‘No Intention of Keeping What Is Not Ours,’ Euler Finance Hacker Says

On Monday, the hacker behind last week’s nearly $200 million attack on Euler Finance sent a message to an Ethereum address linked to the DeFi platform, offering to begin a dialogue after Euler issued an on-chain ultimatum demanding the return of the funds.

“We want to make this easy on all those affected. No intention of keeping what is not ours,” the message embedded in an Ethereum transaction read. “Setting up secure communication. Let us come to an agreement.”

A Euler Finance representative confirmed to Decrypt that the company had seen the message, but declined to comment further.

On March 13, the DeFi platform for borrowing and lending cryptocurrencies suffered an attack using a flash loan exploit that drained approximately $196.9 million worth of various cryptocurrencies. That tally included $8.7 million in DAI stablecoin, $18.5 million in Wrapped Bitcoin (WBTC), $135.8 million worth of Staked Ethereum (stETH), and another $33.8 million in Circle’s USDC stablecoin.

Days after the attack, Euler Finance sent an on-chain message offering the hacker a deal to keep 10% of the $200 million stolen if they returned the remainder within 24 hours. When that did not happen, Euler Finance publicly announced a $1 million reward for information leading to the hacker’s arrest and the return of all funds.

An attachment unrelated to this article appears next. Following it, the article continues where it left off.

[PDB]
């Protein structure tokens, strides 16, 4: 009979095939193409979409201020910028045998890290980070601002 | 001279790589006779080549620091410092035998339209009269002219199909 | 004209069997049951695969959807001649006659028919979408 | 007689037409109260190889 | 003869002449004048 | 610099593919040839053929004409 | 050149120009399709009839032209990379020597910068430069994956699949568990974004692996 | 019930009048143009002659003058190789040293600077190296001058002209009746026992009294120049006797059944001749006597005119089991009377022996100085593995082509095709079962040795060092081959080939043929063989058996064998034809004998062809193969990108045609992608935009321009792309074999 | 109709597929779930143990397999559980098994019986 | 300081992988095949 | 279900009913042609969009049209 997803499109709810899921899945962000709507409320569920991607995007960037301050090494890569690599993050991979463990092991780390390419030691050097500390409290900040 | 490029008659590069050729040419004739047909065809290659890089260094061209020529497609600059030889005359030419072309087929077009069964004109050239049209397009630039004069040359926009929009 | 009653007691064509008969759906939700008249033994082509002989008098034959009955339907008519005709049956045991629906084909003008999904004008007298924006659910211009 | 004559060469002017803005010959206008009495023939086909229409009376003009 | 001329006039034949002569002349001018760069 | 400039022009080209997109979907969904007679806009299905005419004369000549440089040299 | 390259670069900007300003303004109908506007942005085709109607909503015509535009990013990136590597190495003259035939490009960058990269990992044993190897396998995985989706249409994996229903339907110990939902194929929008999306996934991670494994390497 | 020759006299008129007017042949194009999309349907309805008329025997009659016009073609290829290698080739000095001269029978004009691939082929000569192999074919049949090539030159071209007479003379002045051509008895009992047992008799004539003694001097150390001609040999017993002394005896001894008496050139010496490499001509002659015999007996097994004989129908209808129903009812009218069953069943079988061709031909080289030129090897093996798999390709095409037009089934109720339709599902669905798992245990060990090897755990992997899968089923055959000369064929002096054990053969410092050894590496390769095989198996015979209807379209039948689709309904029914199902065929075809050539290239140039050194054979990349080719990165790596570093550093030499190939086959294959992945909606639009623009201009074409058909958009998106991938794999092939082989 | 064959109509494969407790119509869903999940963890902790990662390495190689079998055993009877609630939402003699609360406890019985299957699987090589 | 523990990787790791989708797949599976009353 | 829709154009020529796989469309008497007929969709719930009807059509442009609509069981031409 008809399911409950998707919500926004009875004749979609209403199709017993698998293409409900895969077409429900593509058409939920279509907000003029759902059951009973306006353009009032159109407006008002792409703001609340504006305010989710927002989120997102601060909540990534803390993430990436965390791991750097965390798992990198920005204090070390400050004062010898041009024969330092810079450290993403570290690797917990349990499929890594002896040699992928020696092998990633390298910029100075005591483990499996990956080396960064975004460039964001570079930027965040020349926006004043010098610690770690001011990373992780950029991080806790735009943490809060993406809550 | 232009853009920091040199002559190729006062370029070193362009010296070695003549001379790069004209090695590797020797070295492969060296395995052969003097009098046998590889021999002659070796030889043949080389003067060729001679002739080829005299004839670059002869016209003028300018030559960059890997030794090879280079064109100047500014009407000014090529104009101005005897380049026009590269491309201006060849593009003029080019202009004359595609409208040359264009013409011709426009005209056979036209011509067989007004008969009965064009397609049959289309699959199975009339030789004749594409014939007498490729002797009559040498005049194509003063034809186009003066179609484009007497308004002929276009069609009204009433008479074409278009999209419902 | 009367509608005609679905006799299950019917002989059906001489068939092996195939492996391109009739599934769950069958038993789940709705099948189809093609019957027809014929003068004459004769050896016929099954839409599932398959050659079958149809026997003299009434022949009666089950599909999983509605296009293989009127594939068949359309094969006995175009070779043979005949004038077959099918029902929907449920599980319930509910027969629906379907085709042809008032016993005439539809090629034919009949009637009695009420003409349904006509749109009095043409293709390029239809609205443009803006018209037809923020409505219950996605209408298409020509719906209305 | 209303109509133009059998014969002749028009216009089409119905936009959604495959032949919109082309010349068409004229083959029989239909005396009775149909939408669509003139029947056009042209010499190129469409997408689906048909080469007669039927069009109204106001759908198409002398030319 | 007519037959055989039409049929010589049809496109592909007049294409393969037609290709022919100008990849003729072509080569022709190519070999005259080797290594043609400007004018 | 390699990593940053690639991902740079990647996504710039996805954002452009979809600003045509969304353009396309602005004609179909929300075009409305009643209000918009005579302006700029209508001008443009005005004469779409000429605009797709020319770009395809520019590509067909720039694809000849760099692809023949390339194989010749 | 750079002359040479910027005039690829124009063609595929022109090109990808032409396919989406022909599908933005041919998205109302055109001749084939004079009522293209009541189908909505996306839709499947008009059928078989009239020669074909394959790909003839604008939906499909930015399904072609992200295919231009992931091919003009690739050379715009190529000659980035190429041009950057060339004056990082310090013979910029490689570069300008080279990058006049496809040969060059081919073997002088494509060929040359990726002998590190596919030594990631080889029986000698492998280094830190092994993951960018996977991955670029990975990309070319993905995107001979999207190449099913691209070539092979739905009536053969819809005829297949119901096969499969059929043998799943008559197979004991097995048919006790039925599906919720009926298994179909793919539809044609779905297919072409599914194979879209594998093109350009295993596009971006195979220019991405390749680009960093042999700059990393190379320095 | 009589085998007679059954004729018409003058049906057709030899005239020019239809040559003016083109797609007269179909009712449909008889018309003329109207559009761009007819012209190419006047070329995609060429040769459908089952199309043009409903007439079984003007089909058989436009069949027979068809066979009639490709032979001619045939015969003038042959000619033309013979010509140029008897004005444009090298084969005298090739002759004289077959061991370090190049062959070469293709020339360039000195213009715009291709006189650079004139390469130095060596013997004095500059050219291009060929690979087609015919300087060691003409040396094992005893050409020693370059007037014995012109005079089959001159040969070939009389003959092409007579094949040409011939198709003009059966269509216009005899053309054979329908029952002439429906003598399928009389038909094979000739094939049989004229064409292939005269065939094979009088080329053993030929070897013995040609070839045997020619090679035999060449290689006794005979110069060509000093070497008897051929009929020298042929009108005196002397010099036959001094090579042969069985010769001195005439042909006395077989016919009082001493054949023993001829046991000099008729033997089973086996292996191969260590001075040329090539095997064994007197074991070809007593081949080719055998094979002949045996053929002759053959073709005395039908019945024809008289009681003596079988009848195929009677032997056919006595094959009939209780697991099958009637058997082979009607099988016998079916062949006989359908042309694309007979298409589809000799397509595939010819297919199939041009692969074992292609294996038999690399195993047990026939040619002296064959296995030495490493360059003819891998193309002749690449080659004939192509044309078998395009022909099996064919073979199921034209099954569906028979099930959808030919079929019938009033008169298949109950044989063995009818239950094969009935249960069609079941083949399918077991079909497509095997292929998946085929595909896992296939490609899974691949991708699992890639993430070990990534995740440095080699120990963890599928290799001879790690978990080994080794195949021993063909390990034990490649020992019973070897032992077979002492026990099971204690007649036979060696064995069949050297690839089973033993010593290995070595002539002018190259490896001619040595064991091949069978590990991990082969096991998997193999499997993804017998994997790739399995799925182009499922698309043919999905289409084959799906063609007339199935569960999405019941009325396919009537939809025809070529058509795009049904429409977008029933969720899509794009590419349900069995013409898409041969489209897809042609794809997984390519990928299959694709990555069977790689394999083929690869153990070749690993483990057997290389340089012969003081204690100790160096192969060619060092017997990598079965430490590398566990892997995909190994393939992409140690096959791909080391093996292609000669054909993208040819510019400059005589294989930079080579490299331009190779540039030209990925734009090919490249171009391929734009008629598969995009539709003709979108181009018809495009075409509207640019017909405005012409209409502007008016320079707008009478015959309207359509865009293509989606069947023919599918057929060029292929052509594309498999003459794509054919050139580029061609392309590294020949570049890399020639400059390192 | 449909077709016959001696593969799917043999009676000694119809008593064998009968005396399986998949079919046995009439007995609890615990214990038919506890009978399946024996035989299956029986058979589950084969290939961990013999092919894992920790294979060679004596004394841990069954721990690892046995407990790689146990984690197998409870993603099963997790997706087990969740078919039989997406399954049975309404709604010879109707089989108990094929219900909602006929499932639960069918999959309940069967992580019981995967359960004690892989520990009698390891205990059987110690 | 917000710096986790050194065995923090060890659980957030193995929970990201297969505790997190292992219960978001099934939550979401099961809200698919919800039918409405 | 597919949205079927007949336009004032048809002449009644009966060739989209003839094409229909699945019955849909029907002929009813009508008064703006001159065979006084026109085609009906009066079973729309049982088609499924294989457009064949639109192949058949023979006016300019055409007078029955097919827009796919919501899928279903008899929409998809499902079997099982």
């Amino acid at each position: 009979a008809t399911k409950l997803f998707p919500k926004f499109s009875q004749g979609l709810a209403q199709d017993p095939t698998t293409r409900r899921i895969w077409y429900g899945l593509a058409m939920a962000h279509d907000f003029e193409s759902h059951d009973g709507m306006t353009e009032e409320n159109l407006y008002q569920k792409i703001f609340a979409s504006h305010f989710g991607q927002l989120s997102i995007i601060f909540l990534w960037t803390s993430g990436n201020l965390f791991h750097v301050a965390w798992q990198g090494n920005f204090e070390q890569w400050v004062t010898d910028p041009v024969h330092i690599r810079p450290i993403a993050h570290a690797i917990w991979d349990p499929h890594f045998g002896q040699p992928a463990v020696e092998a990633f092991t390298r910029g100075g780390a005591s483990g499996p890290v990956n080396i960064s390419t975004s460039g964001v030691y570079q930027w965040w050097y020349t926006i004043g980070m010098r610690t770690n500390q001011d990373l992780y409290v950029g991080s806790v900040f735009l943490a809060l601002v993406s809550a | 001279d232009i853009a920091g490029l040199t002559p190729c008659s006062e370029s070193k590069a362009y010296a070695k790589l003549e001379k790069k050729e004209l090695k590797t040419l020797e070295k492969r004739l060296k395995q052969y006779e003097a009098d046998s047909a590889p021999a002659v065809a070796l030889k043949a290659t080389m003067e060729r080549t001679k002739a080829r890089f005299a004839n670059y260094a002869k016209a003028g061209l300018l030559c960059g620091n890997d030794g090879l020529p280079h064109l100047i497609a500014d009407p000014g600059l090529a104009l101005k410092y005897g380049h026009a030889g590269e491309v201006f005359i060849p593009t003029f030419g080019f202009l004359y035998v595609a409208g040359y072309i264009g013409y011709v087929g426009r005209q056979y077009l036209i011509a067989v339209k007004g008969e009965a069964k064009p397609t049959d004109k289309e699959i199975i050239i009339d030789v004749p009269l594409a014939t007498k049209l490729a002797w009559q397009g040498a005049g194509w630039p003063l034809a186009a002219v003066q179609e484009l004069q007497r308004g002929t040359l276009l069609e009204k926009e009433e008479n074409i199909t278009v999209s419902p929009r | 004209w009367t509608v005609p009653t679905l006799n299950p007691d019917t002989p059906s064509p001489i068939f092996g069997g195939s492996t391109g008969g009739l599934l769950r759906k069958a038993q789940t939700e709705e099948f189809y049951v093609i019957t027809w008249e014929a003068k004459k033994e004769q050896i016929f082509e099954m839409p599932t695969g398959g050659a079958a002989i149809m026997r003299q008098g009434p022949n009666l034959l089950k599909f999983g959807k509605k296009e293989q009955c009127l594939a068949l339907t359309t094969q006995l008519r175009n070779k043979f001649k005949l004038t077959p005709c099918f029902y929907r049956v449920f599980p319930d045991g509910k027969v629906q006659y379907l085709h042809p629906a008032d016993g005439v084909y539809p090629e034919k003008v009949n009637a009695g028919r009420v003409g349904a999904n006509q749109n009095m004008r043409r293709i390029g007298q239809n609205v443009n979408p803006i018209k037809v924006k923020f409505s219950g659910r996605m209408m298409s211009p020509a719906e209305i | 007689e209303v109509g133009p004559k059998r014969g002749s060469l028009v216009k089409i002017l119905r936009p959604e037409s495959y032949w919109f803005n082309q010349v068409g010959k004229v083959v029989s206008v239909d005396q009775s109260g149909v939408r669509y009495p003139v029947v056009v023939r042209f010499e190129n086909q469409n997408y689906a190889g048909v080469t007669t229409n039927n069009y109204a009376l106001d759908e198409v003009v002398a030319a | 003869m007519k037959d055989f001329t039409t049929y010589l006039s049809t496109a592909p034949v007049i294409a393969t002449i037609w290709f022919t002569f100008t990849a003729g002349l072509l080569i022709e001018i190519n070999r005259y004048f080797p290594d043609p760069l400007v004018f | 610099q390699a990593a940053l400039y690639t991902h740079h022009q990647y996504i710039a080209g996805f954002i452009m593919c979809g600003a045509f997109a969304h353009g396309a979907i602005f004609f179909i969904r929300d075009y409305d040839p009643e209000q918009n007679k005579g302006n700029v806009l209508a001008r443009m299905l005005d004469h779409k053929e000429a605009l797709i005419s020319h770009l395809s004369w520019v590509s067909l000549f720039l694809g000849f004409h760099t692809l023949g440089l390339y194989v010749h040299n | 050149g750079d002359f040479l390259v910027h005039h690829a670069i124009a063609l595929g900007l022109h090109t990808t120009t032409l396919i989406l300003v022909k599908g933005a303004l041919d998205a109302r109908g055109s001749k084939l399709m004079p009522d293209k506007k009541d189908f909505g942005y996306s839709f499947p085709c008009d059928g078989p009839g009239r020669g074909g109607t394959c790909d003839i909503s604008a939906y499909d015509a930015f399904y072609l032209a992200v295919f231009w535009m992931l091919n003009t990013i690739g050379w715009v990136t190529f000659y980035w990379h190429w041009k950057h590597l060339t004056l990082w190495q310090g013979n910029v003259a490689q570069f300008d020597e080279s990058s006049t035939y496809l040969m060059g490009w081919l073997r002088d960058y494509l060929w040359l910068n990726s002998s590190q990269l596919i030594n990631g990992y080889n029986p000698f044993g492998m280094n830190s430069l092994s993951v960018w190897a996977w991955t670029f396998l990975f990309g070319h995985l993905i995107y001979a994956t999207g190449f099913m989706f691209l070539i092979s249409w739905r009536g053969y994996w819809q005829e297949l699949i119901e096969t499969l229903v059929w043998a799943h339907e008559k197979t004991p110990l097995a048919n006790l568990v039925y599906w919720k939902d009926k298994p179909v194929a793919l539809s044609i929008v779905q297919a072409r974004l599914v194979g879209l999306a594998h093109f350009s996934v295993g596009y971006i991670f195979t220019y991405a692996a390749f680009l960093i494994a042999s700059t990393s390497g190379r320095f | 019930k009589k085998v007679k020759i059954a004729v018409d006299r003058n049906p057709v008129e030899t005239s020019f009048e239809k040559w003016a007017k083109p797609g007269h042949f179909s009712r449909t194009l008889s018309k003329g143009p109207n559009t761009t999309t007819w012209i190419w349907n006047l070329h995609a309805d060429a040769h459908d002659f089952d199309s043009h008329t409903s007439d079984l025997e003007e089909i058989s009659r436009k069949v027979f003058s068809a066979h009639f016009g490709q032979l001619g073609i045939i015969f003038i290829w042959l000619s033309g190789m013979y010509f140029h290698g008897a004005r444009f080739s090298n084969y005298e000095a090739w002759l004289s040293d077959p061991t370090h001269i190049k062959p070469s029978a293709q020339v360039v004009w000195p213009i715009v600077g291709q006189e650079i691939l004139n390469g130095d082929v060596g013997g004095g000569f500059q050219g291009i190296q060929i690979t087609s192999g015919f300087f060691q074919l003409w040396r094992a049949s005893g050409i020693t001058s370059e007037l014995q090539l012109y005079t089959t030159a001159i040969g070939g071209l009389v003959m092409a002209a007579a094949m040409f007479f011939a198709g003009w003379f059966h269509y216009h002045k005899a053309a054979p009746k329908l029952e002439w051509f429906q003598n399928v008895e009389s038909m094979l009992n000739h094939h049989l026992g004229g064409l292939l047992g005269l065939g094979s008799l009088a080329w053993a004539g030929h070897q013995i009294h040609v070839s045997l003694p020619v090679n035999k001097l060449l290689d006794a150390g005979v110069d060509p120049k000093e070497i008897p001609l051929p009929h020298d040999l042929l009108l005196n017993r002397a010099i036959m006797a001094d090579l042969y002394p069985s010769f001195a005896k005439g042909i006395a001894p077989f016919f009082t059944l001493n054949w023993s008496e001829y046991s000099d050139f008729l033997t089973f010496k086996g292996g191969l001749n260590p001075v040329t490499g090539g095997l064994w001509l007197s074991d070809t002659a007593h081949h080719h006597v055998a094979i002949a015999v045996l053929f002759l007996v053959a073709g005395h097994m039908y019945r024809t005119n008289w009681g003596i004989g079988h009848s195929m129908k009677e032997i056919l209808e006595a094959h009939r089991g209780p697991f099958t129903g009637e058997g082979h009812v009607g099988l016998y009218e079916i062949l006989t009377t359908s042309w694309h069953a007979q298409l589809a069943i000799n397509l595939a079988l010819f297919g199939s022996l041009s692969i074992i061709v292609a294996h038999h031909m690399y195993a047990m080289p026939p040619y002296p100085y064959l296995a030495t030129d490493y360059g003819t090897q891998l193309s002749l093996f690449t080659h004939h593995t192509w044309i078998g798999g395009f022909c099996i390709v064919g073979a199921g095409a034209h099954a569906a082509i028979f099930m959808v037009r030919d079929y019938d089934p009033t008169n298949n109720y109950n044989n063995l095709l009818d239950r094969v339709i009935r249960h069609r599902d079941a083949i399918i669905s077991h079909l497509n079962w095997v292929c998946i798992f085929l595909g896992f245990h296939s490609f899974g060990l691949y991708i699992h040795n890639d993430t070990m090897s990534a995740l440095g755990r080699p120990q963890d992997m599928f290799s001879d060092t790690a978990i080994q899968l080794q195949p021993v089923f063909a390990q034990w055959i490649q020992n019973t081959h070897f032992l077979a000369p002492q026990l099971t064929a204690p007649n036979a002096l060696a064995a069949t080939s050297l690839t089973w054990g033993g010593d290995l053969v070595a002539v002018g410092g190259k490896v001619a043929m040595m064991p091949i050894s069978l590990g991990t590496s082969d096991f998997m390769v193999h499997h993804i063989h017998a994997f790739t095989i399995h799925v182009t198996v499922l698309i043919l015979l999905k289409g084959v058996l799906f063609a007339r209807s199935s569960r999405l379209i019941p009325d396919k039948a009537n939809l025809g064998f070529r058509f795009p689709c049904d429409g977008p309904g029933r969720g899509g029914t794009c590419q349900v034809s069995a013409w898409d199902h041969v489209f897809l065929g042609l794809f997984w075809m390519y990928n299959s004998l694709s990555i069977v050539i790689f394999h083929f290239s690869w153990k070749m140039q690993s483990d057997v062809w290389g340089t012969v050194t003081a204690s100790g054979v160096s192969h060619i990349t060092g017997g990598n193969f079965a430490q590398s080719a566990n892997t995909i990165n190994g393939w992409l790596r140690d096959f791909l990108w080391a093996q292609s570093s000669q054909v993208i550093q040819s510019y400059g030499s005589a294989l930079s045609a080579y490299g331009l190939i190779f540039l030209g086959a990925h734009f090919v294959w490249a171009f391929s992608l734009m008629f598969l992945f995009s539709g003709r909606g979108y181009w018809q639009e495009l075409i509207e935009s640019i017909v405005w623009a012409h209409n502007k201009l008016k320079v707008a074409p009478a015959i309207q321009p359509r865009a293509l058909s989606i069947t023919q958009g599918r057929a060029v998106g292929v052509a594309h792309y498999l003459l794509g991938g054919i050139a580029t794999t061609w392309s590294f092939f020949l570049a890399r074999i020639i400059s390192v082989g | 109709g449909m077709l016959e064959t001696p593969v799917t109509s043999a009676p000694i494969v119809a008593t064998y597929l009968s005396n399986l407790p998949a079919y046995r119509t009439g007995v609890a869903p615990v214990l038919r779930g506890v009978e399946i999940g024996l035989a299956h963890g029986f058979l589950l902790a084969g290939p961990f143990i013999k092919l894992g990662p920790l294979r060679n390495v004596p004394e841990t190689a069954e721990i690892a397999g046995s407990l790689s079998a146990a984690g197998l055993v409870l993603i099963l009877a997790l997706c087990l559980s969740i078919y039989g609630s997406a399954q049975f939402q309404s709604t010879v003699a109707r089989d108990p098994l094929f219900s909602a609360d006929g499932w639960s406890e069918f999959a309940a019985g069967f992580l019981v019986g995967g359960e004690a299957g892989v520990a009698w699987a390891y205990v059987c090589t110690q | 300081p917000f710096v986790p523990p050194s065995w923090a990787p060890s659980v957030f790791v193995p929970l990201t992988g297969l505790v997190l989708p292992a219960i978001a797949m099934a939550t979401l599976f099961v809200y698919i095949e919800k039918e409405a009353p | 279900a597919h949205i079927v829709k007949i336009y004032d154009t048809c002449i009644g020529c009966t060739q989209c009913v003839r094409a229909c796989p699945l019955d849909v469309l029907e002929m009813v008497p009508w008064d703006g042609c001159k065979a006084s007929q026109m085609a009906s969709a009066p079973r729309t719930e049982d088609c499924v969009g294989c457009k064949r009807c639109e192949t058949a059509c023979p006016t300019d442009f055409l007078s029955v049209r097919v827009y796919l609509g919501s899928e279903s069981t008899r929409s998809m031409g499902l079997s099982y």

Apparently undeterred by the $1 million reward, the attacker sent funds tied to the Euler exploit to the Tornado Cash mixing service on March 16—the 10 transactions totaled 1,000 ETH, or about $1.78 million today.

According to blockchain analysis firm Chainalysis, 2022 was the biggest year for crypto hacks and exploits to date, with some $3.8 billion stolen across DeFi protocols, centralized services, and more. Hackers linked to North Korea allegedly were responsible for $1.7 billion worth of the attacks.

In a report released after the Euler Finance attack, Chainaylsis reported that some of the ETH was sent to a wallet tied to last year’s Axie Infinity Ronin bridge hack, which North Korea’s state-sponsored Lazarus hacking group is believed to have conducted. That may point to the involvement of Lazarus in the Euler attack, Chainalysis wrote, but it could also be an attempt at misdirection by an unrelated attacker.

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Sourced from decrypt.co.

Written by Jason Nelson on 2023-03-20 20:41:09.

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